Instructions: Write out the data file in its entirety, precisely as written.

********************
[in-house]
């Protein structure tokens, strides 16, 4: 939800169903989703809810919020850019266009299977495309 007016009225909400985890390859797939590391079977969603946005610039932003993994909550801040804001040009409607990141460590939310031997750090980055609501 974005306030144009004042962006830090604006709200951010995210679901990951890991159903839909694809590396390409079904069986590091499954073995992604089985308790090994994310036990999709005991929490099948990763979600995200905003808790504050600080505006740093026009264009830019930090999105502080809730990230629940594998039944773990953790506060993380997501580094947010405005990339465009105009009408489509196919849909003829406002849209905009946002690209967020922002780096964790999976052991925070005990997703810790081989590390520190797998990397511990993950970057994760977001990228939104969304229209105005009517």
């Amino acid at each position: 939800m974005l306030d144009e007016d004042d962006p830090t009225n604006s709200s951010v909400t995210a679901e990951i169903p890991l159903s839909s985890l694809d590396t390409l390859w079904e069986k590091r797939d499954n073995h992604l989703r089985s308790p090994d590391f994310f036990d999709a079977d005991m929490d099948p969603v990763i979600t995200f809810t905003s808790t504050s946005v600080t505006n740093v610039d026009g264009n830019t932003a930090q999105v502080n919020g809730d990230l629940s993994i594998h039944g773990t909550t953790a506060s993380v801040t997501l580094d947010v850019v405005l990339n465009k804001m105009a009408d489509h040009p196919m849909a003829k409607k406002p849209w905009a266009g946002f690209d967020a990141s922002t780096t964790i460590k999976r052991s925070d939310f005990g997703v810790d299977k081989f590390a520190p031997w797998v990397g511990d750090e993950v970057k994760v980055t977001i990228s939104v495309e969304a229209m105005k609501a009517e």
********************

[in-house]
């Protein structure tokens, strides 16, 4: 939800169903989703809810919020850019266009299977495309 007016009225909400985890390859797939590391079977969603946005610039932003993994909550801040804001040009409607990141460590939310031997750090980055609501 974005306030144009004042962006830090604006709200951010995210679901990951890991159903839909694809590396390409079904069986590091499954073995992604089985308790090994994310036990999709005991929490099948990763979600995200905003808790504050600080505006740093026009264009830019930090999105502080809730990230629940594998039944773990953790506060993380997501580094947010405005990339465009105009009408489509196919849909003829406002849209905009946002690209967020922002780096964790999976052991925070005990997703810790081989590390520190797998990397511990993950970057994760977001990228939104969304229209105005009517």
């Amino acid at each position: 939800m974005l306030d144009e007016d004042d962006p830090t009225n604006s709200s951010v909400t995210a679901e990951i169903p890991l159903s839909s985890l694809d590396t390409l390859w079904e069986k590091r797939d499954n073995h992604l989703r089985s308790p090994d590391f994310f036990d999709a079977d005991m929490d099948p969603v990763i979600t995200f809810t905003s808790t504050s946005v600080t505006n740093v610039d026009g264009n830019t932003a930090q999105v502080n919020g809730d990230l629940s993994i594998h039944g773990t909550t953790a506060s993380v801040t997501l580094d947010v850019v405005l990339n465009k804001m105009a009408d489509h040009p196919m849909a003829k409607k406002p849209w905009a266009g946002f690209d967020a990141s922002t780096t964790i460590k999976r052991s925070d939310f005990g997703v810790d299977k081989f590390a520190p031997w797998v990397g511990d750090e993950v970057k994760v980055t977001i990228s939104v495309e969304a229209m105005k609501a009517e």